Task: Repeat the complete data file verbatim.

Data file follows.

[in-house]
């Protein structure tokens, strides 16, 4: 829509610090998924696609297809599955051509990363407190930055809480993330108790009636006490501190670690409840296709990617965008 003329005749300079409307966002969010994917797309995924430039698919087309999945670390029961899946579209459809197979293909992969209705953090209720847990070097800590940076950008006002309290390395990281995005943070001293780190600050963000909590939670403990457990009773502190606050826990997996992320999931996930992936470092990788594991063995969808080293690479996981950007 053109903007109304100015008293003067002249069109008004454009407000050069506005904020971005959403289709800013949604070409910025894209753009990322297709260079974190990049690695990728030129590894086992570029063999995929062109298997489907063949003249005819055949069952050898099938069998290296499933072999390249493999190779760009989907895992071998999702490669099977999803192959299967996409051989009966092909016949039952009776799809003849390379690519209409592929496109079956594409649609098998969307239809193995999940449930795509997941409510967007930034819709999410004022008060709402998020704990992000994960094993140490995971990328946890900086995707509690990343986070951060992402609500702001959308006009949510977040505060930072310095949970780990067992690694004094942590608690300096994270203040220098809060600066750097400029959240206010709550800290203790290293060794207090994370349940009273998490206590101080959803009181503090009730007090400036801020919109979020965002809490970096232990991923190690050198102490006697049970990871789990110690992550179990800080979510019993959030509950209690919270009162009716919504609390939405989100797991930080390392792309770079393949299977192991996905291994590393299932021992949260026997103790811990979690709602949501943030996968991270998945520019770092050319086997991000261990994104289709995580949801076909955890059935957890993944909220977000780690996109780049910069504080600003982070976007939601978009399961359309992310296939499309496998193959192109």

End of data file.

[in-house]
């Protein structure tokens, strides 16, 4: 829509610090998924696609297809599955051509990363407190930055809480993330108790009636006490501190670690409840296709990617965008 003329005749300079409307966002969010994917797309995924430039698919087309999945670390029961899946579209459809197979293909992969209705953090209720847990070097800590940076950008006002309290390395990281995005943070001293780190600050963000909590939670403990457990009773502190606050826990997996992320999931996930992936470092990788594991063995969808080293690479996981950007 053109903007109304100015008293003067002249069109008004454009407000050069506005904020971005959403289709800013949604070409910025894209753009990322297709260079974190990049690695990728030129590894086992570029063999995929062109298997489907063949003249005819055949069952050898099938069998290296499933072999390249493999190779760009989907895992071998999702490669099977999803192959299967996409051989009966092909016949039952009776799809003849390379690519209409592929496109079956594409649609098998969307239809193995999940449930795509997941409510967007930034819709999410004022008060709402998020704990992000994960094993140490995971990328946890900086995707509690990343986070951060992402609500702001959308006009949510977040505060930072310095949970780990067992690694004094942590608690300096994270203040220098809060600066750097400029959240206010709550800290203790290293060794207090994370349940009273998490206590101080959803009181503090009730007090400036801020919109979020965002809490970096232990991923190690050198102490006697049970990871789990110690992550179990800080979510019993959030509950209690919270009162009716919504609390939405989100797991930080390392792309770079393949299977192991996905291994590393299932021992949260026997103790811990979690709602949501943030996968991270998945520019770092050319086997991000261990994104289709995580949801076909955890059935957890993944909220977000780690996109780049910069504080600003982070976007939601978009399961359309992310296939499309496998193959192109």